Center for Writing Excellence celebrates National Day on Writing


Upon entering Davies Center there is typically at least one table filled across from the Service Center. All sorts of organizations fill the tables, and Monday was no exception.


One table in particular was from the Center for Writing Excellence, with anywhere from two to three students advocating for others to write a haiku, a poem with five syllables, then seven and then five again. If students wrote the haiku, they received a cookie.


The reason the students wanted others to write a haiku was simple: Monday was the sixth annual National Day on Writing. The National Council of Teachers of English started it in 2009, and it occurs annually on Oct. 20, according to the organization’s website.


UW-Eau Claire celebrates the day through the Center for Writing Excellence, with events happening in both Davies and the McIntyre Library. Director of the Center for Writing Excellence and assistant professor in English Alan Benson said although planning for the event begins in the springtime, crunch time starts at the beginning of the school year.


“It’s kind of a rolling project,” Benson said. “We have our traditional things, then we find things that can be added.”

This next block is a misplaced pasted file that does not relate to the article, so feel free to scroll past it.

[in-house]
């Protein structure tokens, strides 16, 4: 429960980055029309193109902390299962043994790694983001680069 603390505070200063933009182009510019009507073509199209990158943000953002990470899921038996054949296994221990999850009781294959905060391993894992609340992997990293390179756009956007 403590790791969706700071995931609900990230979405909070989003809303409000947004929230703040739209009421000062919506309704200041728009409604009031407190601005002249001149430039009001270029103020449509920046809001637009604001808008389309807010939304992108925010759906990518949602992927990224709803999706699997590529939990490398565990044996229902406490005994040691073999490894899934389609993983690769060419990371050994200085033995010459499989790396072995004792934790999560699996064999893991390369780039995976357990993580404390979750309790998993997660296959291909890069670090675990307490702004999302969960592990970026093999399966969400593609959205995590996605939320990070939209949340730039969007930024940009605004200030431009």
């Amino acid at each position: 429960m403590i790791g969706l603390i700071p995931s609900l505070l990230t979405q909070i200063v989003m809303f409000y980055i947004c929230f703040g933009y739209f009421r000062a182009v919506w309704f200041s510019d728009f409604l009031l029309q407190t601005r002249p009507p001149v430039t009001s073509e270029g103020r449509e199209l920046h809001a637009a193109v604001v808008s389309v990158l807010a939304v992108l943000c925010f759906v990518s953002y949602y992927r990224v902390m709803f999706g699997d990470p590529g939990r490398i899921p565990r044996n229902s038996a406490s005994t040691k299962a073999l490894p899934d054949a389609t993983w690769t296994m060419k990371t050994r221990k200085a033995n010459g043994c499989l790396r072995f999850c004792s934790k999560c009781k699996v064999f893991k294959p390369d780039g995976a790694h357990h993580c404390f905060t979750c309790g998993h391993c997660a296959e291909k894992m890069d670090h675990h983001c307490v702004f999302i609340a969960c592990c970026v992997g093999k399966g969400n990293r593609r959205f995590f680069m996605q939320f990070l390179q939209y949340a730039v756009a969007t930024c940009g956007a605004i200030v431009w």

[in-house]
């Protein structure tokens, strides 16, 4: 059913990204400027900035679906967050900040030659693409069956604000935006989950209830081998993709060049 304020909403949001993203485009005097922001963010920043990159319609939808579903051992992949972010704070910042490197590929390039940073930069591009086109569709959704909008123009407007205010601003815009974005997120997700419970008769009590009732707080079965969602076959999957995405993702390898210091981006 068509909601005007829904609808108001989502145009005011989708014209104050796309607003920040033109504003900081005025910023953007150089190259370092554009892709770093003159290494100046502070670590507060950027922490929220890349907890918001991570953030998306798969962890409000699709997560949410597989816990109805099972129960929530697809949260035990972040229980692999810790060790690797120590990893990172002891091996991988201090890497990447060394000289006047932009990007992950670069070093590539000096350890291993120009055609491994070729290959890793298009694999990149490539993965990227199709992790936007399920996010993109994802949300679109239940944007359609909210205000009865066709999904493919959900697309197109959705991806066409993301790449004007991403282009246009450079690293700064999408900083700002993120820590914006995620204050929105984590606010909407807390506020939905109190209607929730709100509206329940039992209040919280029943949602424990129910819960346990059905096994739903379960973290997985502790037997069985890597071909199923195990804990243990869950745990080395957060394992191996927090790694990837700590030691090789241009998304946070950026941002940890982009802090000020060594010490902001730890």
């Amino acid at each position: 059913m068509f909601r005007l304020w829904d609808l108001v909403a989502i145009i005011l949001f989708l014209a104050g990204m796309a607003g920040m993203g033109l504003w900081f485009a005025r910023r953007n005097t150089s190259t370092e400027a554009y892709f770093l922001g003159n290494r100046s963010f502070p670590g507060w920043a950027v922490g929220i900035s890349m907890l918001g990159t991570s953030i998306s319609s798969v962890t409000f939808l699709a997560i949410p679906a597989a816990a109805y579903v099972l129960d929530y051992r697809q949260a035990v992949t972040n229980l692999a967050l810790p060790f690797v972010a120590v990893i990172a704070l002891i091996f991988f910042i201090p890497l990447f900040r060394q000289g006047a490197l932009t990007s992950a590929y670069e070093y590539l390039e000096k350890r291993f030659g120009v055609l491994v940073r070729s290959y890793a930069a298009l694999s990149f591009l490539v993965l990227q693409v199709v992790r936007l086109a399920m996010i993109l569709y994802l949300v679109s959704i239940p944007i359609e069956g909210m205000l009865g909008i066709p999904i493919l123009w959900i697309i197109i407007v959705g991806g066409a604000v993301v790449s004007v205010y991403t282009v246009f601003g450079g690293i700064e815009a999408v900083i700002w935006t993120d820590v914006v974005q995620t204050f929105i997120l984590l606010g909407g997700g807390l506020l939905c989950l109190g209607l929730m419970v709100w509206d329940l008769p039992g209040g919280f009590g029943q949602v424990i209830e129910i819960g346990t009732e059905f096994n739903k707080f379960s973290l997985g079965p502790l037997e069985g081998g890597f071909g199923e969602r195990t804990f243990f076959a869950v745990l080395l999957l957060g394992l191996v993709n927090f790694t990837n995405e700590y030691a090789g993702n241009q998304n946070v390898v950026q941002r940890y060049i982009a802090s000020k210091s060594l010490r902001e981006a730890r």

This is Benson’s third year participating after coming to Eau Claire in 2012. He said the celebration started out as a little bake sale in Davies and a glass wall in McIntyre with an ongoing story. This year, however, students saw a few more activities around campus.


“Last year and the year before we added a reading,” Benson said. “This year we did it in collaboration with NOTA. We also added the two-sentence horror story … which is in the first floor of McIntyre.”


Students Jenna Gasner and Alison Wagener worked at the table in Davies around lunch time on Monday. Both said the day was focused on making writing look like a fun activity, rather than part of a dreaded homework assignment.


“The whole purpose of today is just to really appreciate writing and the different ways you can write,” Gasner said.


Benson said he hopes people realize writing doesn’t need to be tedious, and the students have fun with writing.


“(Writing) can be a fun thing,” he said. “It can be entertaining. I think it’s important to remind people … it’s a silly little haiku, but it’s something that I want to say.”